The external fund manager backed by Berkshire Hathaway's Charlie Munger, Li Lu, makes no bones about it when he says 'The biggest investment risk is not the volatility of prices, but whether you will suffer a permanent loss of capital.' So it might be obvious that you need to consider debt, when you think about how risky any given stock is, because too much debt can sink a company. We can see that Swire Pacific Limited (HKG:19) does use debt in its business. But the real question is whether this debt is making the company risky.
When Is Debt Dangerous?
Debt is a tool to help businesses grow, but if a business is incapable of paying off its lenders, then it exists at their mercy. If things get really bad, the lenders can take control of the business. While that is not too common, we often do see indebted companies permanently diluting shareholders because lenders force them to raise capital at a distressed price. Of course, the upside of debt is that it often represents cheap capital, especially when it replaces dilution in a company with the ability to reinvest at high rates of return. The first step when considering a company's debt levels is to consider its cash and debt together.
What Is Swire Pacific's Debt?
As you can see below, Swire Pacific had HK$72.0b of debt, at June 2020, which is about the same as the year before. You can click the chart for greater detail. However, it does have HK$22.4b in cash offsetting this, leading to net debt of about HK$49.6b.
How Strong Is Swire Pacific's Balance Sheet?
According to the last reported balance sheet, Swire Pacific had liabilities of HK$32.5b due within 12 months, and liabilities of HK$82.8b due beyond 12 months. Offsetting this, it had HK$22.4b in cash and HK$10.4b in receivables that were due within 12 months. So it has liabilities totalling HK$82.4b more than its cash and near-term receivables, combined.
The deficiency here weighs heavily on the HK$54.0b company itself, as if a child were struggling under the weight of an enormous back-pack full of books, his sports gear, and a trumpet. So we definitely think shareholders need to watch this one closely. At the end of the day, Swire Pacific would probably need a major re-capitalization if its creditors were to demand repayment.
In order to size up a company's debt relative to its earnings, we calculate its net debt divided by its earnings before interest, tax, depreciation, and amortization (EBITDA) and its earnings before interest and tax (EBIT) divided by its interest expense (its interest cover). This way, we consider both the absolute quantum of the debt, as well as the interest rates paid on it.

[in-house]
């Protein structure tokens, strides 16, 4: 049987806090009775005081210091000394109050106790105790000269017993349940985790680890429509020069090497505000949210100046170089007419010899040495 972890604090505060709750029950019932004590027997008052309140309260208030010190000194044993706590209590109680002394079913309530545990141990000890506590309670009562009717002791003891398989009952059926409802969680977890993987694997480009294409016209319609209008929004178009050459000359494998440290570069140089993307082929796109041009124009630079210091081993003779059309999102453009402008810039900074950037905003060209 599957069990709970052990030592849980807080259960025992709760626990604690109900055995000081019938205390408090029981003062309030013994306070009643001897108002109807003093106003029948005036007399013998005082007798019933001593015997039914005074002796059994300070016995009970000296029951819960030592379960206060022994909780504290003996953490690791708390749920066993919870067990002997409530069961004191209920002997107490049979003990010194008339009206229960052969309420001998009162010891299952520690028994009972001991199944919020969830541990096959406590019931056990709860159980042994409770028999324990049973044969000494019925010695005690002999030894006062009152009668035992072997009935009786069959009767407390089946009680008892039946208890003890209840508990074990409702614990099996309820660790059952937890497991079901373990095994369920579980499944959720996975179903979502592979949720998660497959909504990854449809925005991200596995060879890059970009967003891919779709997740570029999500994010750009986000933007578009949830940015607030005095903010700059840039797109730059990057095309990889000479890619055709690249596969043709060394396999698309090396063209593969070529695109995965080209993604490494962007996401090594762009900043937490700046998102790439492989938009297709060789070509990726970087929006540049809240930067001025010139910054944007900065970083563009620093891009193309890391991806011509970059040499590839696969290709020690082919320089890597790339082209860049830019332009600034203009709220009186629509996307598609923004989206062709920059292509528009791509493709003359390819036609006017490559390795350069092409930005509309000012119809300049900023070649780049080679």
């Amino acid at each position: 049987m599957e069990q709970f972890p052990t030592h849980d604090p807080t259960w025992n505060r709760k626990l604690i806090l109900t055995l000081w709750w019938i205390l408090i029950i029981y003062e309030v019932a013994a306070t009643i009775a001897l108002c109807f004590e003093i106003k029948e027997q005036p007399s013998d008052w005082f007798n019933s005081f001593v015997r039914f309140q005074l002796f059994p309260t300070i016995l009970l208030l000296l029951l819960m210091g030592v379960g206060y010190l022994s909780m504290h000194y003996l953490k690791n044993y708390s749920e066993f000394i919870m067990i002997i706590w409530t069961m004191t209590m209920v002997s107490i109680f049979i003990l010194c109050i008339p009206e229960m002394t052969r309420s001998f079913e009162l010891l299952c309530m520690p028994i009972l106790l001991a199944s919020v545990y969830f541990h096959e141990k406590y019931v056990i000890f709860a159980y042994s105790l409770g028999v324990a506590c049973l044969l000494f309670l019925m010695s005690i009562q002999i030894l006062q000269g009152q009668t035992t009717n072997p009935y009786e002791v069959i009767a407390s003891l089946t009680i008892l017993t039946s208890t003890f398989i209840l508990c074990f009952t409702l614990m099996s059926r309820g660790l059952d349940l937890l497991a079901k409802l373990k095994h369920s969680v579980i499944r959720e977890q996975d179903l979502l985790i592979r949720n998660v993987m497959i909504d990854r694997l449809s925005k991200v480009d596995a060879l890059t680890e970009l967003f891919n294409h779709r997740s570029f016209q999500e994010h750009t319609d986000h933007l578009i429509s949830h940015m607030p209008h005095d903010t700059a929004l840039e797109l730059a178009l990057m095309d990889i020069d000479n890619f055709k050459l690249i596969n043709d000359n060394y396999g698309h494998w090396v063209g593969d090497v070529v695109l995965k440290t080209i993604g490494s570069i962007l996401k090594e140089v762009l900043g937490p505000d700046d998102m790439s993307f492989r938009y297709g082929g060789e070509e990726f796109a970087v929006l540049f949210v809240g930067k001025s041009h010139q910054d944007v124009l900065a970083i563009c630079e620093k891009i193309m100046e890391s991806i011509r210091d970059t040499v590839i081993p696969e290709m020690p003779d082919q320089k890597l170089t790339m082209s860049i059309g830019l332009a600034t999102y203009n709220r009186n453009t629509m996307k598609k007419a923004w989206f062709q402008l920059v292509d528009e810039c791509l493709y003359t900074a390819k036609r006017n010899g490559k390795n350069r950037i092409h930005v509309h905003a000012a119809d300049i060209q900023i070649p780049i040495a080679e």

Swire Pacific's debt is 3.7 times its EBITDA, and its EBIT cover its interest expense 5.7 times over. This suggests that while the debt levels are significant, we'd stop short of calling them problematic. Unfortunately, Swire Pacific saw its EBIT slide 9.4% in the last twelve months. If that earnings trend continues then its debt load will grow heavy like the heart of a polar bear watching its sole cub. The balance sheet is clearly the area to focus on when you are analysing debt. But ultimately the future profitability of the business will decide if Swire Pacific can strengthen its balance sheet over time. So if you want to see what the professionals think, you might find this free report on analyst profit forecasts to be interesting.
Finally, a company can only pay off debt with cold hard cash, not accounting profits. So we always check how much of that EBIT is translated into free cash flow. During the last three years, Swire Pacific produced sturdy free cash flow equating to 78% of its EBIT, about what we'd expect. This free cash flow puts the company in a good position to pay down debt, when appropriate.
Mulling over Swire Pacific's attempt at staying on top of its total liabilities, we're certainly not enthusiastic. But on the bright side, its conversion of EBIT to free cash flow is a good sign, and makes us more optimistic. Overall, we think it's fair to say that Swire Pacific has enough debt that there are some real risks around the balance sheet. If all goes well, that should boost returns, but on the flip side, the risk of permanent capital loss is elevated by the debt. The balance sheet is clearly the area to focus on when you are analysing debt. But ultimately, every company can contain risks that exist outside of the balance sheet. Consider risks, for instance. Every company has them, and we've spotted 1 warning sign for Swire Pacific you should know about.
Of course, if you're the type of investor who prefers buying stocks without the burden of debt, then don't hesitate to discover our exclusive list of net cash growth stocks, today.
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